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magisterial

[ maj-uh-steer-ee-uhl ]
/ ˌmædʒ əˈstɪər i əl /
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adjective
of, relating to, or befitting a master; of importance or consequence; authoritative; weighty: a magisterial pronouncement by the director of the board.
imperious; domineering: a magisterial tone of command.
of or befitting a magistrate or the office of a magistrate: The judge spoke with magisterial gravity.
of the rank of a magistrate: magisterial standing.
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Origin of magisterial

First recorded in 1625–35; from Late Latin magisteriālis “pertaining to a teacher or magistrate” (equivalent to Latin magister “magistrate, teacher, master” + -ālis ); see origin at master, -al1

OTHER WORDS FROM magisterial

mag·is·te·ri·al·ly, adverbmag·is·te·ri·al·ness, nounun·mag·is·te·ri·al, adjective

WORDS THAT MAY BE CONFUSED WITH magisterial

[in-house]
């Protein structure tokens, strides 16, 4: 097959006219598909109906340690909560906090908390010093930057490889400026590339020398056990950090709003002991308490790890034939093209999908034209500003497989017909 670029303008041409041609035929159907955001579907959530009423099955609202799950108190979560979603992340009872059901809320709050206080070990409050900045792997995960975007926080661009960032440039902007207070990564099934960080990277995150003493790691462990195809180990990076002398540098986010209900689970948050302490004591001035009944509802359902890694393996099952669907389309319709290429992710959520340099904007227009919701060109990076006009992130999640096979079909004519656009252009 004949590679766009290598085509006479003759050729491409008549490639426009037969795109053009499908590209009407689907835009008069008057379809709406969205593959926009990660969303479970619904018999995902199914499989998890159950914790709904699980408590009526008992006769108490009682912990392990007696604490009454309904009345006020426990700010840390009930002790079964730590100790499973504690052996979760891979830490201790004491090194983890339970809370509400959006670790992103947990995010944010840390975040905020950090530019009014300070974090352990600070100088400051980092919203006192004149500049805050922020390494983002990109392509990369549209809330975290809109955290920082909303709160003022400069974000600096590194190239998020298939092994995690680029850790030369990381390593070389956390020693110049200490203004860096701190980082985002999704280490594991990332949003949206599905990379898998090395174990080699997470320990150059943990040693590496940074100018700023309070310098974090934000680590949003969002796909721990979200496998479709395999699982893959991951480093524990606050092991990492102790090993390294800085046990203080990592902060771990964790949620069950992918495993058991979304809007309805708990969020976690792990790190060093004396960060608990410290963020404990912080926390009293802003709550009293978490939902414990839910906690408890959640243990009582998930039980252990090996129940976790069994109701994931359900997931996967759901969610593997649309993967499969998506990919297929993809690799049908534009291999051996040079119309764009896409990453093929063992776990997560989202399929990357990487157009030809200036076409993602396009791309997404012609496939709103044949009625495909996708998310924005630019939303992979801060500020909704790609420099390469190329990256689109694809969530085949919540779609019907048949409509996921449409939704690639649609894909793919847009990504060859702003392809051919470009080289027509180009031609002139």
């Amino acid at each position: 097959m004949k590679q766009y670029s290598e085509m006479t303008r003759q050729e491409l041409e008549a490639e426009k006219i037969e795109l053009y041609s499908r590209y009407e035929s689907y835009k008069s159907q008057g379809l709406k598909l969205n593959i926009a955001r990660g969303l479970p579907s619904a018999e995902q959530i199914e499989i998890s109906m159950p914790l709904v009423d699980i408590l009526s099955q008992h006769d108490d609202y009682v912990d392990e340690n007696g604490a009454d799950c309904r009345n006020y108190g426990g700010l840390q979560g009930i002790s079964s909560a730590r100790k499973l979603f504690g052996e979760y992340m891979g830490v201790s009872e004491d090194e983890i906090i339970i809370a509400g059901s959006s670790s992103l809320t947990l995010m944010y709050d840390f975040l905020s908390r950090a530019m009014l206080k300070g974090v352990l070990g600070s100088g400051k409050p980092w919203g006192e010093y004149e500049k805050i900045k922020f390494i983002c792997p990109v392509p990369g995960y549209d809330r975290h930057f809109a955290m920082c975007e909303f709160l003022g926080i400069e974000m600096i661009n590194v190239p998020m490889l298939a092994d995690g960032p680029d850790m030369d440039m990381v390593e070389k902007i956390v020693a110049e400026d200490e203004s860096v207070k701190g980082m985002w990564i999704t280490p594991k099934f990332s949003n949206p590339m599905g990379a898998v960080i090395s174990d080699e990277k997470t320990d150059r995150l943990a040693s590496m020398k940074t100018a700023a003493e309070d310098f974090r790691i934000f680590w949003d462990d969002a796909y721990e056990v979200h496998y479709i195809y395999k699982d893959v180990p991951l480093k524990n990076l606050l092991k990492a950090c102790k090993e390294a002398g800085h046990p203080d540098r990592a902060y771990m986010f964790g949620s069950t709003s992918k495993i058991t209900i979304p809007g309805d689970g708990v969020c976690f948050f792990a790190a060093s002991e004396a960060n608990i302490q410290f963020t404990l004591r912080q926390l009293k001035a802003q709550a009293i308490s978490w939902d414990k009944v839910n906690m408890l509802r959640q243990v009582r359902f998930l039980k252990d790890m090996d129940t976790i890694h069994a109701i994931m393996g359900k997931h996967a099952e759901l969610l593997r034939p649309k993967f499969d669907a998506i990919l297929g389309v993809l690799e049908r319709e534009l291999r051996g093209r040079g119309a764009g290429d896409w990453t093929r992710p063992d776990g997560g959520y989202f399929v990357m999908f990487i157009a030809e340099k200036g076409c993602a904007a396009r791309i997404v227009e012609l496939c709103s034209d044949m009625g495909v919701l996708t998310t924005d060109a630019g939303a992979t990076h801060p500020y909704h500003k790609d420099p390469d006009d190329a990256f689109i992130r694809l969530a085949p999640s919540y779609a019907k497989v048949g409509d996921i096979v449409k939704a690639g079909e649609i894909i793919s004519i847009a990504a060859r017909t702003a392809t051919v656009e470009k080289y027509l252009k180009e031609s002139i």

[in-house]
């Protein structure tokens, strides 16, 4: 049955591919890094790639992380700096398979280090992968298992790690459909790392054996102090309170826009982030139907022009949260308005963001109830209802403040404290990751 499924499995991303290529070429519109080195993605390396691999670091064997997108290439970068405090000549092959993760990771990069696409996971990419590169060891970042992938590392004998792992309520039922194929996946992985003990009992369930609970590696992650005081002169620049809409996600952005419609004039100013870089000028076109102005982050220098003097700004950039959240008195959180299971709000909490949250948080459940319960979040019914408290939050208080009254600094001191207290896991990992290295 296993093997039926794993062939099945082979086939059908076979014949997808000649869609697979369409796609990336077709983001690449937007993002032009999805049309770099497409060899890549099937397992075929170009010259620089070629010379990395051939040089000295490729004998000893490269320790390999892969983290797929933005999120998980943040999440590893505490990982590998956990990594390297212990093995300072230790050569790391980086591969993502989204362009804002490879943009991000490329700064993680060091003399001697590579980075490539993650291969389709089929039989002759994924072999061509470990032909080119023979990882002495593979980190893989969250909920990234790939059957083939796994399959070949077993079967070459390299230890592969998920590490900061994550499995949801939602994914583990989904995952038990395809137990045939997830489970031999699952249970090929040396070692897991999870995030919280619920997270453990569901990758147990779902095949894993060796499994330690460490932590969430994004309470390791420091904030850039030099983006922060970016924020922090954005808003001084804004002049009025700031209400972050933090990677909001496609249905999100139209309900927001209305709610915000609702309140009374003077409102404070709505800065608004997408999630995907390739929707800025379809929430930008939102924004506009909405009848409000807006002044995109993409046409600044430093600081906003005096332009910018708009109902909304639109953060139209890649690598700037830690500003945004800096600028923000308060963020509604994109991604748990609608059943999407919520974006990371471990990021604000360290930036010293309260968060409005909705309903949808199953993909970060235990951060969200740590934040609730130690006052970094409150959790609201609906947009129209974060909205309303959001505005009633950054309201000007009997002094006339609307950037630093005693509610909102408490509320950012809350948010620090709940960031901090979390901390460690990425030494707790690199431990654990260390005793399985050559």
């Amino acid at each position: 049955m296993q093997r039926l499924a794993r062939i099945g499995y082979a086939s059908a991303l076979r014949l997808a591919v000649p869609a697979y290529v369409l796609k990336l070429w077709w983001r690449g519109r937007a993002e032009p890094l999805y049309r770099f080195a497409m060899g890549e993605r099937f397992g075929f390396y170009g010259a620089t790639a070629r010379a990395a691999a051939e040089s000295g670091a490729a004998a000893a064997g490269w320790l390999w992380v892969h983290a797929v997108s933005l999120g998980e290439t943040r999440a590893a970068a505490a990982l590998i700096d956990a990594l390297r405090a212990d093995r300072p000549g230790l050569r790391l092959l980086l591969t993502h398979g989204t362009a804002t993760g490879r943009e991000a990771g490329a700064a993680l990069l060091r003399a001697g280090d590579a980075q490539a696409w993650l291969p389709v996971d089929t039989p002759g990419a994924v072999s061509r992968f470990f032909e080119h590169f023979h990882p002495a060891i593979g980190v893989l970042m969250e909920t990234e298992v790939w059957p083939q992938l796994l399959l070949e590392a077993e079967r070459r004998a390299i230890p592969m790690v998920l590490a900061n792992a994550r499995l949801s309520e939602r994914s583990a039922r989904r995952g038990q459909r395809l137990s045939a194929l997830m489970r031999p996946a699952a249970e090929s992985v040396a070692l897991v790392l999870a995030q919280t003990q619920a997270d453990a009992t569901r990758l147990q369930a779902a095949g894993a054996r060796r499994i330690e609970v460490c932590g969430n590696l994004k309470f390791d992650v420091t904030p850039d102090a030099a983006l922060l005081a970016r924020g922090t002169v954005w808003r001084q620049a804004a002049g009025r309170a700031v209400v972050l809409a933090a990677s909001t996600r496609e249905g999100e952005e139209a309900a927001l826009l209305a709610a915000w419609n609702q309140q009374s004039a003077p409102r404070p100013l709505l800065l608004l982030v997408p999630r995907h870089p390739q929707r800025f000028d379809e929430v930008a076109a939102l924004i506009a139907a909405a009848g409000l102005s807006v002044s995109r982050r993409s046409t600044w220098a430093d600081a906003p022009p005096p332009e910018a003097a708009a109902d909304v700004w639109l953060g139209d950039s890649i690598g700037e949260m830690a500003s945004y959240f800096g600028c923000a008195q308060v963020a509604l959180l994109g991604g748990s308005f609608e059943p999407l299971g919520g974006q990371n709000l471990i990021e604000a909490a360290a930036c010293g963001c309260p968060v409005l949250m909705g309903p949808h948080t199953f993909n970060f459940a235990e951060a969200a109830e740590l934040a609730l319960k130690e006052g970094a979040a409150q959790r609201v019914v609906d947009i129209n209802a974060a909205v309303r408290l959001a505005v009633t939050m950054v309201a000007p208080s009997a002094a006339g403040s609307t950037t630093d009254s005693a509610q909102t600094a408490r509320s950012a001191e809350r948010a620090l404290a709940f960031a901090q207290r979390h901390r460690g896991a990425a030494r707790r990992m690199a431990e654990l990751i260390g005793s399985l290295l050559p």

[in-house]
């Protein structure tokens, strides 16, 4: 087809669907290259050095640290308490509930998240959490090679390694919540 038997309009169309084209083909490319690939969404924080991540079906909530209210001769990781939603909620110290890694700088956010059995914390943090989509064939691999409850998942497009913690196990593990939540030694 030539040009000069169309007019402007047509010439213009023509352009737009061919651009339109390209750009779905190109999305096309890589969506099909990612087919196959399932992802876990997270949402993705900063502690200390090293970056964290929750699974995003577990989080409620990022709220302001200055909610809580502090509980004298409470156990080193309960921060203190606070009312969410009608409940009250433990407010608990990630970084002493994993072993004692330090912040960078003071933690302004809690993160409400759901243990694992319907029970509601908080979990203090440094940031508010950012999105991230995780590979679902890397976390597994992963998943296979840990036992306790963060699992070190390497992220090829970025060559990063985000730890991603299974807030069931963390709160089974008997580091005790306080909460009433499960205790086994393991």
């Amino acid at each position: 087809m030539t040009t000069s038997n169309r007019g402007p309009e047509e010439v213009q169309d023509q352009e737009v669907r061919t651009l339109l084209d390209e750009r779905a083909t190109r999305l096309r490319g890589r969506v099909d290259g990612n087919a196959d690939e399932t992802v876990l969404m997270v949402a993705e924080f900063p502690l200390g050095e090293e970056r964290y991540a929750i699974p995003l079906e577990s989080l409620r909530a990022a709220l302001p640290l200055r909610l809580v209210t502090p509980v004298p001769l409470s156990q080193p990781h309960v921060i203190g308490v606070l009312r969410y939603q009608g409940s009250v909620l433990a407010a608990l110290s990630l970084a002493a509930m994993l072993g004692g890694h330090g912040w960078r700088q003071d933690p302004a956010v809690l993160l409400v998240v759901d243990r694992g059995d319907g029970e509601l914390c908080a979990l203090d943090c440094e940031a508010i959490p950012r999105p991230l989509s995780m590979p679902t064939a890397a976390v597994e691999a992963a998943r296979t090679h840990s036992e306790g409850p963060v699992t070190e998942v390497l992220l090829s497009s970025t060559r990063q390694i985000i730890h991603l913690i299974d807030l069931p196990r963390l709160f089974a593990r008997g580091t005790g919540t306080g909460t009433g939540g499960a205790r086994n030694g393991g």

magisterial , magistrate, majestic
Dictionary.com Unabridged Based on the Random House Unabridged Dictionary, © Random House, Inc. 2022

How to use magisterial in a sentence

British Dictionary definitions for magisterial

magisterial
/ (ˌmædʒɪˈstɪərɪəl) /

adjective
commanding; authoritative
domineering; dictatorial
of or relating to a teacher or person of similar status
of or relating to a magistrate

Derived forms of magisterial

magisterially, adverbmagisterialness, noun

Word Origin for magisterial

C17: from Late Latin magisteriālis, from magister master
Collins English Dictionary - Complete & Unabridged 2012 Digital Edition © William Collins Sons & Co. Ltd. 1979, 1986 © HarperCollins Publishers 1998, 2000, 2003, 2005, 2006, 2007, 2009, 2012
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